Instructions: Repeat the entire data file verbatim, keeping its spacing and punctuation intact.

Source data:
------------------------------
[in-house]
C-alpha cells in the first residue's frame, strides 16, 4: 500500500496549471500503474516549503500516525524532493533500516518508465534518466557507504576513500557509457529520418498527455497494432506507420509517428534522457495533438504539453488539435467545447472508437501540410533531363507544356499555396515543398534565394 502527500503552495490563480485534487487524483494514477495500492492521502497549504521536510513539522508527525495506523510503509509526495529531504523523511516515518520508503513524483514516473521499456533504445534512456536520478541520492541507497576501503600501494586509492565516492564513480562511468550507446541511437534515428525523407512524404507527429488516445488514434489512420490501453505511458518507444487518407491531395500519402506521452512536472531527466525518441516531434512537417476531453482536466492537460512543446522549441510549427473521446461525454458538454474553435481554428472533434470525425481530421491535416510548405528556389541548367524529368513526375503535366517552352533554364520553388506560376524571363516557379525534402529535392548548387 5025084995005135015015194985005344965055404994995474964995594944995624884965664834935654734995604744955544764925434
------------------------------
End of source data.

[in-house]
C-alpha cells in the first residue's frame, strides 16, 4: 500500500496549471500503474516549503500516525524532493533500516518508465534518466557507504576513500557509457529520418498527455497494432506507420509517428534522457495533438504539453488539435467545447472508437501540410533531363507544356499555396515543398534565394 502527500503552495490563480485534487487524483494514477495500492492521502497549504521536510513539522508527525495506523510503509509526495529531504523523511516515518520508503513524483514516473521499456533504445534512456536520478541520492541507497576501503600501494586509492565516492564513480562511468550507446541511437534515428525523407512524404507527429488516445488514434489512420490501453505511458518507444487518407491531395500519402506521452512536472531527466525518441516531434512537417476531453482536466492537460512543446522549441510549427473521446461525454458538454474553435481554428472533434470525425481530421491535416510548405528556389541548367524529368513526375503535366517552352533554364520553388506560376524571363516557379525534402529535392548548387 5025084995005135015015194985005344965055404994995474964995594944995624884965664834935654734995604744955544764925434